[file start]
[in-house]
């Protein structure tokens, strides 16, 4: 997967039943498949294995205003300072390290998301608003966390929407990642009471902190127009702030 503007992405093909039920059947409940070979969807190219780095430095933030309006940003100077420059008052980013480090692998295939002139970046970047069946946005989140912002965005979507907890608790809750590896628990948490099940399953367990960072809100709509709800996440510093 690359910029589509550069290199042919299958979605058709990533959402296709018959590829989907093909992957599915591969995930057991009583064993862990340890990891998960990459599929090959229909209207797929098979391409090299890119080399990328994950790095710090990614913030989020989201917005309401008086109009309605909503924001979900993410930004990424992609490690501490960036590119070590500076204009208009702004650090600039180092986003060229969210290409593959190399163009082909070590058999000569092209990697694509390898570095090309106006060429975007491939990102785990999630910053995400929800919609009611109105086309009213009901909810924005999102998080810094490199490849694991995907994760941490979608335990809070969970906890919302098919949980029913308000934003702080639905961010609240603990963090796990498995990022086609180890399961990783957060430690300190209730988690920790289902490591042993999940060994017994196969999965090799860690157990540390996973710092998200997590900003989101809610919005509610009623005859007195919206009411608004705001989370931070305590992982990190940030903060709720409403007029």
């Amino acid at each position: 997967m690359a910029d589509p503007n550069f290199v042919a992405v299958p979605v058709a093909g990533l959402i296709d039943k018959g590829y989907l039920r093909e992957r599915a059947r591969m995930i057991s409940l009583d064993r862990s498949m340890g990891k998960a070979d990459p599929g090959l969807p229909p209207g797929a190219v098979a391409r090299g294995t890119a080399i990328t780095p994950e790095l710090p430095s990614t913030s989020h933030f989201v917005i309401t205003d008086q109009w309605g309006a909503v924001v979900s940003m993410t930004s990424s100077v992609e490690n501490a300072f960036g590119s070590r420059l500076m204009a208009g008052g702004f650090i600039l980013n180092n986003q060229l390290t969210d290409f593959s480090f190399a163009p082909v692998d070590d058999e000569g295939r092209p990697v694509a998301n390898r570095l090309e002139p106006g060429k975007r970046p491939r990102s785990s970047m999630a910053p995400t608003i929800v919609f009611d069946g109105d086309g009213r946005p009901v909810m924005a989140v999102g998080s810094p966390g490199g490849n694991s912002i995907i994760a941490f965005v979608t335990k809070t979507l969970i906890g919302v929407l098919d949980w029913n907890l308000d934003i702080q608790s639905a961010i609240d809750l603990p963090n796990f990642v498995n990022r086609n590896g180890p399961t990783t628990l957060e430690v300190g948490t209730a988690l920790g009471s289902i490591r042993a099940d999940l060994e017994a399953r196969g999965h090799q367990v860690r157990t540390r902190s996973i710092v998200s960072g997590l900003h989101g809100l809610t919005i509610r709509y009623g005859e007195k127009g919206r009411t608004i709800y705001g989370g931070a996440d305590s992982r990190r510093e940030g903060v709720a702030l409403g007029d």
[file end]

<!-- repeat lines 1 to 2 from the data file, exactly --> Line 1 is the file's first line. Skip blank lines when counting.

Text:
[in-house]
């Protein structure tokens, strides 16, 4: 997967039943498949294995205003300072390290998301608003966390929407990642009471902190127009702030 503007992405093909039920059947409940070979969807190219780095430095933030309006940003100077420059008052980013480090692998295939002139970046970047069946946005989140912002965005979507907890608790809750590896628990948490099940399953367990960072809100709509709800996440510093 690359910029589509550069290199042919299958979605058709990533959402296709018959590829989907093909992957599915591969995930057991009583064993862990340890990891998960990459599929090959229909209207797929098979391409090299890119080399990328994950790095710090990614913030989020989201917005309401008086109009309605909503924001979900993410930004990424992609490690501490960036590119070590500076204009208009702004650090600039180092986003060229969210290409593959190399163009082909070590058999000569092209990697694509390898570095090309106006060429975007491939990102785990999630910053995400929800919609009611109105086309009213009901909810924005999102998080810094490199490849694991995907994760941490979608335990809070969970906890919302098919949980029913308000934003702080639905961010609240603990963090796990498995990022086609180890399961990783957060430690300190209730988690920790289902490591042993999940060994017994196969999965090799860690157990540390996973710092998200997590900003989101809610919005509610009623005859007195919206009411608004705001989370931070305590992982990190940030903060709720409403007029």